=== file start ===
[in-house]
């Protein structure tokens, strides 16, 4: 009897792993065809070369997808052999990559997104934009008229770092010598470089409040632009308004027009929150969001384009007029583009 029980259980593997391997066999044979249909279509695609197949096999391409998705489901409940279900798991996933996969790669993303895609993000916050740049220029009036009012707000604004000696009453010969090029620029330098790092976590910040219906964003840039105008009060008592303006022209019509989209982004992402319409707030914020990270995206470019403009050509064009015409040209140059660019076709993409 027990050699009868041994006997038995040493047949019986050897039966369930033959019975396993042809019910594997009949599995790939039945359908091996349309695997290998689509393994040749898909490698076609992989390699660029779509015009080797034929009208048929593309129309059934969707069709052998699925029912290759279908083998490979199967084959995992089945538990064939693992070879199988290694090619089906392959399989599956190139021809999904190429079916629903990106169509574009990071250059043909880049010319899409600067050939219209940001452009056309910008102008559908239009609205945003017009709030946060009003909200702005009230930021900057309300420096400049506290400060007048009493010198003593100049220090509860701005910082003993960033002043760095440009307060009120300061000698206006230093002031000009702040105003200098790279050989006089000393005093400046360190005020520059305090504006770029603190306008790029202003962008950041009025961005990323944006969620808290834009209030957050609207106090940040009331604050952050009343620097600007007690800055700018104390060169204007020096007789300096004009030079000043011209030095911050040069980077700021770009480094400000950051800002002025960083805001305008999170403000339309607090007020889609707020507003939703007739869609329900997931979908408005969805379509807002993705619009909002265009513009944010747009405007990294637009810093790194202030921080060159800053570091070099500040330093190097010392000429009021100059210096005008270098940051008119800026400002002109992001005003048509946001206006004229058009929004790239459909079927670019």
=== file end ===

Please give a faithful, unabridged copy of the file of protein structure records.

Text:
[in-house]
């Protein structure tokens, strides 16, 4: 009897792993065809070369997808052999990559997104934009008229770092010598470089409040632009308004027009929150969001384009007029583009 029980259980593997391997066999044979249909279509695609197949096999391409998705489901409940279900798991996933996969790669993303895609993000916050740049220029009036009012707000604004000696009453010969090029620029330098790092976590910040219906964003840039105008009060008592303006022209019509989209982004992402319409707030914020990270995206470019403009050509064009015409040209140059660019076709993409 027990050699009868041994006997038995040493047949019986050897039966369930033959019975396993042809019910594997009949599995790939039945359908091996349309695997290998689509393994040749898909490698076609992989390699660029779509015009080797034929009208048929593309129309059934969707069709052998699925029912290759279908083998490979199967084959995992089945538990064939693992070879199988290694090619089906392959399989599956190139021809999904190429079916629903990106169509574009990071250059043909880049010319899409600067050939219209940001452009056309910008102008559908239009609205945003017009709030946060009003909200702005009230930021900057309300420096400049506290400060007048009493010198003593100049220090509860701005910082003993960033002043760095440009307060009120300061000698206006230093002031000009702040105003200098790279050989006089000393005093400046360190005020520059305090504006770029603190306008790029202003962008950041009025961005990323944006969620808290834009209030957050609207106090940040009331604050952050009343620097600007007690800055700018104390060169204007020096007789300096004009030079000043011209030095911050040069980077700021770009480094400000950051800002002025960083805001305008999170403000339309607090007020889609707020507003939703007739869609329900997931979908408005969805379509807002993705619009909002265009513009944010747009405007990294637009810093790194202030921080060159800053570091070099500040330093190097010392000429009021100059210096005008270098940051008119800026400002002109992001005003048509946001206006004229058009929004790239459909079927670019």